The Visa Fixed Acquirer Network Fee (FANF) is a non-swipe fee that is paid by the merchant to their acquiring bank for each debit card transaction, whether the purchase results in a Visa or Maestro payment.
WHAT IS THE ROLE OF THE FANF?
The Fixed Acquirer Network Fee (FANF) is a payment made by the retailer’s bank (the Acquirer) to Visa’s Member banks (Member banks), in respect of each debit card transaction. At present, British retailers wishing to accept Visa cards must pay an Fixed Acquirer Network Fee (FANF) to their acquiring bank who then pays this fee on to Visa.
The main consequence of the FANF is that it makes Visa Debit cards more expensive to accept for retailers. The Fixed Acquirer Network Fee (FANF) has been called the ‘secret cost of accepting debit cards’ by Which? magazine, and can add up to 10p on a customer’s bill if they use their debit card. In contrast, credit cards tend to be cheaper because the fees are shared by retailers and Visa.
The Visa Fixed Acquirer Network Fee (FANF) is set by the network (i.e. Visa) and not individual banks or merchants, which means that it is the same regardless of the retailer’s bank and merchant services provider (MSP). As a result, some larger retailers have chosen to negotiate special rates with their acquirers and brokers, to obtain a ‘FANF discount’.
The FANF was established in 1984 and was originally set at 3p. The fee is reviewed every 4 years by Visa Europe (the network) and the amount of the fee is normally changed during such reviews. In 2010 an increase from 5p to 8p was introduced, and in 2014 an increase from 8p to 10p was introduced.
How Does The Fixed Acquirer Network Fee (FANF) Operate?
When a retailer accepts a Visa Debit card, the customer’s bank is charged for that transaction by their own bank (the Issuing Bank) who in turn charges the retailer’s bank (the Acquirer). The Acquirer, who is effectively the retailer’s bank, then passes on this payment to Visa and receives a Fixed Acquirer Network Fee (FANF) reimbursement from Visa. Because these fees are passed on to retailers indirectly, they therefore convert into higher prices for consumers – which is where the ‘secret cost of accepting debit cards’ axe comes in.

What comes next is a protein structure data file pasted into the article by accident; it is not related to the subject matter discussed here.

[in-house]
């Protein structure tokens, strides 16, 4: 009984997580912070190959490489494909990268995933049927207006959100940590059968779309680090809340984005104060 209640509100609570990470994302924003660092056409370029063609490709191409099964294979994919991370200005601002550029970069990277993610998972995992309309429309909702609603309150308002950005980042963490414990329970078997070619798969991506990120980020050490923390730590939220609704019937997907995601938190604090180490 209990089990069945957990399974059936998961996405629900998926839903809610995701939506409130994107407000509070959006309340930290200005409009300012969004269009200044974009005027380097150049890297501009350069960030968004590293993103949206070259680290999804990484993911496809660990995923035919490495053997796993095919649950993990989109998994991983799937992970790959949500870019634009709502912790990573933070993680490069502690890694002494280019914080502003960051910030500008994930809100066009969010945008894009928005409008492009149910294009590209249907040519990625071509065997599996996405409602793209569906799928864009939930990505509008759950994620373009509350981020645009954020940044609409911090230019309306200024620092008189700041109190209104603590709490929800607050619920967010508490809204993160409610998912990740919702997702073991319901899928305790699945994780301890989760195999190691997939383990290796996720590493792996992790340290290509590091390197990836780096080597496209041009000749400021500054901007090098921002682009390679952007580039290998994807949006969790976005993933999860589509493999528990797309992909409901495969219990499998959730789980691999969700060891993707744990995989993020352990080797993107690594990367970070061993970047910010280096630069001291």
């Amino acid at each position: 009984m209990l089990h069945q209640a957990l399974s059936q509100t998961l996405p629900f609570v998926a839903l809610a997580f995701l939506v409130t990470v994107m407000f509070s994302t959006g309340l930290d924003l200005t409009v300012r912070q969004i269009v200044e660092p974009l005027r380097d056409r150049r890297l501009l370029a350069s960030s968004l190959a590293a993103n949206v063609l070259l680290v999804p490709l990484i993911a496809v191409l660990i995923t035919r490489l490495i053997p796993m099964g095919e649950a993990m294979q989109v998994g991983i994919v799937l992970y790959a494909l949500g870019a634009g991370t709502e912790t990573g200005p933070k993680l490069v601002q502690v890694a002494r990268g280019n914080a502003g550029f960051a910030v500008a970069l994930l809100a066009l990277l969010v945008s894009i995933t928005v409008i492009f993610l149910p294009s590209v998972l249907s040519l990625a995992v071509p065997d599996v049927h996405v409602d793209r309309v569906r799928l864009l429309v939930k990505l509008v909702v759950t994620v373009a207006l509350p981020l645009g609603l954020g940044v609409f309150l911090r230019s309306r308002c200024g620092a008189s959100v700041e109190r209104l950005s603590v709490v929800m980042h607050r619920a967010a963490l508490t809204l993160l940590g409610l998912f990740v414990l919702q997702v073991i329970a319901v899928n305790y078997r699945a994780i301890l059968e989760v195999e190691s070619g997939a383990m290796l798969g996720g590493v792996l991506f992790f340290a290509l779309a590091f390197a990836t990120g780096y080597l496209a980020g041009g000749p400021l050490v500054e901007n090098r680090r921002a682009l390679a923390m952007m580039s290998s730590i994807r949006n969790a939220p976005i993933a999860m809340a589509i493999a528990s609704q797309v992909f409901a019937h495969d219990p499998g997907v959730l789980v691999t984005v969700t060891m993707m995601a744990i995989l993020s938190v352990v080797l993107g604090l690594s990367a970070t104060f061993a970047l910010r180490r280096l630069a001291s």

Under Section 75 of the Consumer Credit Act, the bank is jointly liable to its customers if something goes wrong on a purchase of this kind. For example, if there was a problem with the goods or service which you have bought using your debit card or alternatively, an item that you have ordered has not turned up. As well as protecting consumers from being ripped off by unscrupulous merchants, it is a useful back-up for consumers who feel unable to complain directly about a transaction which has gone wrong.
Fees like the FANF make credit cards more attractive to retailers by making them cheaper than debit cards. Research has shown that Credit Cards are used far more often than Debit Cards by all types of shoppers. Credit Card spend is worth over five times more to retailers than debit card spend on average.
Since the introduction of new rules about unfair fees in 2012, some types of merchant (but not all) are legally entitled to charge customers who do not wish to pay with credit or debit cards an alternative flat-rate fee. However, this ‘surcharge’ must be clearly listed before the customer completes payment, and cannot reflect the cost to the merchant of accepting cards.
Also, this applies only to businesses that are not subject to UK-wide price controls (so they’re mainly hotels and car rental firms). A number of high street retailers have voluntarily opted out of these surcharge rules in favour of offering ‘cash discounts’, which like the flat-rate fee are essentially an incentive to pay by cash rather than card.
Although if you are hit with surcharges, there are some steps you can take to reclaim them from your bank or building society under Section 75. Always remember, if something goes wrong with a purchase, you have six years to take a complaint to the Financial Ombudsman Service (FOS) and Section 75 is one of your main weapons.